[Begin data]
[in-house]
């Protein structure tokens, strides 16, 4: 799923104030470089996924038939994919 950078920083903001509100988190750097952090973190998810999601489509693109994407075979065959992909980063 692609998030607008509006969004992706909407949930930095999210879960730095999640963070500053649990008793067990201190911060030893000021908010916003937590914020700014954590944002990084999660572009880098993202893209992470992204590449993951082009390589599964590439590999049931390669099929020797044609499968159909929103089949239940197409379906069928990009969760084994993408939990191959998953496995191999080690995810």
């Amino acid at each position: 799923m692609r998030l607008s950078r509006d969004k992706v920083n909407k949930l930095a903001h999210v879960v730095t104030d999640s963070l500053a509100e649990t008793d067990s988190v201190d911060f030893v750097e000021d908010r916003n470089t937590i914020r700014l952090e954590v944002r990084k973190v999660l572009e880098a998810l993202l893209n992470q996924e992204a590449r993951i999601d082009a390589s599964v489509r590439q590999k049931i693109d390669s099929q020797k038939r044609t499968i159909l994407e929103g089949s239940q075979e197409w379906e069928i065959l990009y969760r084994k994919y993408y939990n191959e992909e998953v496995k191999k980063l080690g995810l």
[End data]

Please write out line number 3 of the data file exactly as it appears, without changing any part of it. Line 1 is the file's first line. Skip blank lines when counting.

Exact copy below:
């Amino acid at each position: 799923m692609r998030l607008s950078r509006d969004k992706v920083n909407k949930l930095a903001h999210v879960v730095t104030d999640s963070l500053a509100e649990t008793d067990s988190v201190d911060f030893v750097e000021d908010r916003n470089t937590i914020r700014l952090e954590v944002r990084k973190v999660l572009e880098a998810l993202l893209n992470q996924e992204a590449r993951i999601d082009a390589s599964v489509r590439q590999k049931i693109d390669s099929q020797k038939r044609t499968i159909l994407e929103g089949s239940q075979e197409w379906e069928i065959l990009y969760r084994k994919y993408y939990n191959e992909e998953v496995k191999k980063l080690g995810l």